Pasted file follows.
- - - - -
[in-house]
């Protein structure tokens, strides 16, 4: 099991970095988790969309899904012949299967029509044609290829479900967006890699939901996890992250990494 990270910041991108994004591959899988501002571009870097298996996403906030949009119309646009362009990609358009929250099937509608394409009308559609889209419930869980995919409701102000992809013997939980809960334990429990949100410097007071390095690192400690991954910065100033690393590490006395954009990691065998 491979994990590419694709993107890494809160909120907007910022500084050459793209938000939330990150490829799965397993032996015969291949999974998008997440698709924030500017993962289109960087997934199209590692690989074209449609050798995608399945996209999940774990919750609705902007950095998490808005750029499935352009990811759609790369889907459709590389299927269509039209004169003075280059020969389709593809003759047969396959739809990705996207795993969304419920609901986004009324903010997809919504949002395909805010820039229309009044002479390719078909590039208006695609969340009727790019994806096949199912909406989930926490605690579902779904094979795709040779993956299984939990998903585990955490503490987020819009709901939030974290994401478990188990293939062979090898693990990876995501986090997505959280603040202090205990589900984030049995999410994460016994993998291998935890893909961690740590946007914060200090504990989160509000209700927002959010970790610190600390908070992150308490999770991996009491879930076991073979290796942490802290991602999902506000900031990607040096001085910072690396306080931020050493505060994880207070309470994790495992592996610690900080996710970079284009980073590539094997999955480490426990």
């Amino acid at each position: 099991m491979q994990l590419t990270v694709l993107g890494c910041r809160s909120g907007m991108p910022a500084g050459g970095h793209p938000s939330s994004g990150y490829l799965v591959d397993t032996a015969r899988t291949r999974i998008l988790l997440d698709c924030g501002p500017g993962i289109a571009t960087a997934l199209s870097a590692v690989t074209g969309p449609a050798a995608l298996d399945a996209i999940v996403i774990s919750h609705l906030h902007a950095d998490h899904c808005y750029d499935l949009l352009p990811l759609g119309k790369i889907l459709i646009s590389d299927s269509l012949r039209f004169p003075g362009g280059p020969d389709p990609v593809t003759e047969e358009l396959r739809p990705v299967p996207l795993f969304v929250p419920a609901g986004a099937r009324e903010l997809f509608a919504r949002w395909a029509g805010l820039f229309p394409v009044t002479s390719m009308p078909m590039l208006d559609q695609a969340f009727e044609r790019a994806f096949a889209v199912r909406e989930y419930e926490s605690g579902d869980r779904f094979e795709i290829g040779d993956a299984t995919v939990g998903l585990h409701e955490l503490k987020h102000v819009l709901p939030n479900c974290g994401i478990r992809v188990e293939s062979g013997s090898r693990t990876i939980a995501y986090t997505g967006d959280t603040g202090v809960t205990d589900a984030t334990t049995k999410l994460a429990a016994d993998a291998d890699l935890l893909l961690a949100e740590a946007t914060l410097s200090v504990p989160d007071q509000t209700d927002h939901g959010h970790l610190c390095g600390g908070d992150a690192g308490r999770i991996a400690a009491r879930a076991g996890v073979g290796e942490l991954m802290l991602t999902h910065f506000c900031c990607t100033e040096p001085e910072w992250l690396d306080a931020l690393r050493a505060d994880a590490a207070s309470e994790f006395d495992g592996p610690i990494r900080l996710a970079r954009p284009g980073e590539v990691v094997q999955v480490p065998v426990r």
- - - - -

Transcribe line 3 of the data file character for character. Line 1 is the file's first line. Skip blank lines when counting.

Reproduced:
């Amino acid at each position: 099991m491979q994990l590419t990270v694709l993107g890494c910041r809160s909120g907007m991108p910022a500084g050459g970095h793209p938000s939330s994004g990150y490829l799965v591959d397993t032996a015969r899988t291949r999974i998008l988790l997440d698709c924030g501002p500017g993962i289109a571009t960087a997934l199209s870097a590692v690989t074209g969309p449609a050798a995608l298996d399945a996209i999940v996403i774990s919750h609705l906030h902007a950095d998490h899904c808005y750029d499935l949009l352009p990811l759609g119309k790369i889907l459709i646009s590389d299927s269509l012949r039209f004169p003075g362009g280059p020969d389709p990609v593809t003759e047969e358009l396959r739809p990705v299967p996207l795993f969304v929250p419920a609901g986004a099937r009324e903010l997809f509608a919504r949002w395909a029509g805010l820039f229309p394409v009044t002479s390719m009308p078909m590039l208006d559609q695609a969340f009727e044609r790019a994806f096949a889209v199912r909406e989930y419930e926490s605690g579902d869980r779904f094979e795709i290829g040779d993956a299984t995919v939990g998903l585990h409701e955490l503490k987020h102000v819009l709901p939030n479900c974290g994401i478990r992809v188990e293939s062979g013997s090898r693990t990876i939980a995501y986090t997505g967006d959280t603040g202090v809960t205990d589900a984030t334990t049995k999410l994460a429990a016994d993998a291998d890699l935890l893909l961690a949100e740590a946007t914060l410097s200090v504990p989160d007071q509000t209700d927002h939901g959010h970790l610190c390095g600390g908070d992150a690192g308490r999770i991996a400690a009491r879930a076991g996890v073979g290796e942490l991954m802290l991602t999902h910065f506000c900031c990607t100033e040096p001085e910072w992250l690396d306080a931020l690393r050493a505060d994880a590490a207070s309470e994790f006395d495992g592996p610690i990494r900080l996710a970079r954009p284009g980073e590539v990691v094997q999955v480490p065998v426990r």